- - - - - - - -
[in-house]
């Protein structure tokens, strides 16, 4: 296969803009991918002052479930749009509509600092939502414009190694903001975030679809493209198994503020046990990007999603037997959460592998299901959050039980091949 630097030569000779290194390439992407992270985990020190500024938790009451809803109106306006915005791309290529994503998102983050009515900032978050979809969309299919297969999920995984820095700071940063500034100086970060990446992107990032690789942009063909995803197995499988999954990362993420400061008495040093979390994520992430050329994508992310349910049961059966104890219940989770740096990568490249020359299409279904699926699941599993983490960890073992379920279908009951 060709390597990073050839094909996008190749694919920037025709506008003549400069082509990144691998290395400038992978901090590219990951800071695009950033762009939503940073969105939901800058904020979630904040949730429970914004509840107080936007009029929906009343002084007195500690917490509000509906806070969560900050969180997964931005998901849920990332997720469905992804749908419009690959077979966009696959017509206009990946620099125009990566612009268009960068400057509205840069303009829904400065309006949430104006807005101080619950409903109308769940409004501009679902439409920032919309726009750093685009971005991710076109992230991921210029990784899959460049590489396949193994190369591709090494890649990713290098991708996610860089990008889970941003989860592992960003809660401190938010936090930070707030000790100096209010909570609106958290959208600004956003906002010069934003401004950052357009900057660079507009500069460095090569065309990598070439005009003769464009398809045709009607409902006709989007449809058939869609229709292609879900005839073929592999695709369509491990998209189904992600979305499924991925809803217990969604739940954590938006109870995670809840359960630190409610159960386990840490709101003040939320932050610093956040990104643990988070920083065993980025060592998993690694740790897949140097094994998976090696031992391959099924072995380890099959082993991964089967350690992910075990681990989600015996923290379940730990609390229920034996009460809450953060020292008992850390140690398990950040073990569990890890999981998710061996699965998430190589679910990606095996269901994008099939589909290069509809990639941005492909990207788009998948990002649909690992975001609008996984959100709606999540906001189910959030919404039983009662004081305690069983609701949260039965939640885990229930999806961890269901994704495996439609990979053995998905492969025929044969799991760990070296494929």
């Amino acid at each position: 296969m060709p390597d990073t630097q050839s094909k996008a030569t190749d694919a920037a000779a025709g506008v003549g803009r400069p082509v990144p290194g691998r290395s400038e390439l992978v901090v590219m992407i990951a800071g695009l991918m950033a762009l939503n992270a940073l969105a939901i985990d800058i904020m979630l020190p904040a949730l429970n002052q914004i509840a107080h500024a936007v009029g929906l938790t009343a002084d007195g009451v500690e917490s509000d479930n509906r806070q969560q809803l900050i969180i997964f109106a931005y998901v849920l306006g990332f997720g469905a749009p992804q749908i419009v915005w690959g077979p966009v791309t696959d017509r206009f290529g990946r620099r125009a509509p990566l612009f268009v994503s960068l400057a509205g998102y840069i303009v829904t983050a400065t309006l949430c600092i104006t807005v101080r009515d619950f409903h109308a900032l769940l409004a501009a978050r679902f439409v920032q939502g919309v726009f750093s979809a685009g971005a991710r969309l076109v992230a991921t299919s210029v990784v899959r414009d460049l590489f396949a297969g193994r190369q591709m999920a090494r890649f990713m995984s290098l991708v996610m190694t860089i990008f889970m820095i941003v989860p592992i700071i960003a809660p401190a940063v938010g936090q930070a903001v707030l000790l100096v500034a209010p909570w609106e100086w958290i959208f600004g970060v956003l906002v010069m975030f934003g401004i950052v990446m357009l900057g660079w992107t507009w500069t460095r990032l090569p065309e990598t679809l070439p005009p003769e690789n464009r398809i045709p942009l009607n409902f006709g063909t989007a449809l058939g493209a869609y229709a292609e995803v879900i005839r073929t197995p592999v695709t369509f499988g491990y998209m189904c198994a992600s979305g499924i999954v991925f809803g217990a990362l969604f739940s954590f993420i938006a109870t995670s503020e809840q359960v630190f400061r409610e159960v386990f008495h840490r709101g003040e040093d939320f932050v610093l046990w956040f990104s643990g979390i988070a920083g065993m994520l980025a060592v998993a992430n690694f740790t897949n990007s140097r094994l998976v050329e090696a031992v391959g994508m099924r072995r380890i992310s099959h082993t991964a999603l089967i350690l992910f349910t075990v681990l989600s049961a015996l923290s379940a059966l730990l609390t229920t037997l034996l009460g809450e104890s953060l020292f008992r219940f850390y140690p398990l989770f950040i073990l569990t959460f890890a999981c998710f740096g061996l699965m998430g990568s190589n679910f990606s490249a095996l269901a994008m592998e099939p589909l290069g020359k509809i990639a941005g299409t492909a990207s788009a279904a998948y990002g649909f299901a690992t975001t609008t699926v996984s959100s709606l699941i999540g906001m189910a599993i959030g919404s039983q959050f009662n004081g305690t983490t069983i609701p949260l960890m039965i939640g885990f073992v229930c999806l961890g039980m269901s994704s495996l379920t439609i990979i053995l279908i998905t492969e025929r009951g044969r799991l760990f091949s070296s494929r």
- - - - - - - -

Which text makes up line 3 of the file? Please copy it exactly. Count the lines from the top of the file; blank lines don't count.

């Amino acid at each position: 296969m060709p390597d990073t630097q050839s094909k996008a030569t190749d694919a920037a000779a025709g506008v003549g803009r400069p082509v990144p290194g691998r290395s400038e390439l992978v901090v590219m992407i990951a800071g695009l991918m950033a762009l939503n992270a940073l969105a939901i985990d800058i904020m979630l020190p904040a949730l429970n002052q914004i509840a107080h500024a936007v009029g929906l938790t009343a002084d007195g009451v500690e917490s509000d479930n509906r806070q969560q809803l900050i969180i997964f109106a931005y998901v849920l306006g990332f997720g469905a749009p992804q749908i419009v915005w690959g077979p966009v791309t696959d017509r206009f290529g990946r620099r125009a509509p990566l612009f268009v994503s960068l400057a509205g998102y840069i303009v829904t983050a400065t309006l949430c600092i104006t807005v101080r009515d619950f409903h109308a900032l769940l409004a501009a978050r679902f439409v920032q939502g919309v726009f750093s979809a685009g971005a991710r969309l076109v992230a991921t299919s210029v990784v899959r414009d460049l590489f396949a297969g193994r190369q591709m999920a090494r890649f990713m995984s290098l991708v996610m190694t860089i990008f889970m820095i941003v989860p592992i700071i960003a809660p401190a940063v938010g936090q930070a903001v707030l000790l100096v500034a209010p909570w609106e100086w958290i959208f600004g970060v956003l906002v010069m975030f934003g401004i950052v990446m357009l900057g660079w992107t507009w500069t460095r990032l090569p065309e990598t679809l070439p005009p003769e690789n464009r398809i045709p942009l009607n409902f006709g063909t989007a449809l058939g493209a869609y229709a292609e995803v879900i005839r073929t197995p592999v695709t369509f499988g491990y998209m189904c198994a992600s979305g499924i999954v991925f809803g217990a990362l969604f739940s954590f993420i938006a109870t995670s503020e809840q359960v630190f400061r409610e159960v386990f008495h840490r709101g003040e040093d939320f932050v610093l046990w956040f990104s643990g979390i988070a920083g065993m994520l980025a060592v998993a992430n690694f740790t897949n990007s140097r094994l998976v050329e090696a031992v391959g994508m099924r072995r380890i992310s099959h082993t991964a999603l089967i350690l992910f349910t075990v681990l989600s049961a015996l923290s379940a059966l730990l609390t229920t037997l034996l009460g809450e104890s953060l020292f008992r219940f850390y140690p398990l989770f950040i073990l569990t959460f890890a999981c998710f740096g061996l699965m998430g990568s190589n679910f990606s490249a095996l269901a994008m592998e099939p589909l290069g020359k509809i990639a941005g299409t492909a990207s788009a279904a998948y990002g649909f299901a690992t975001t609008t699926v996984s959100s709606l699941i999540g906001m189910a599993i959030g919404s039983q959050f009662n004081g305690t983490t069983i609701p949260l960890m039965i939640g885990f073992v229930c999806l961890g039980m269901s994704s495996l379920t439609i990979i053995l279908i998905t492969e025929r009951g044969r799991l760990f091949s070296s494929r």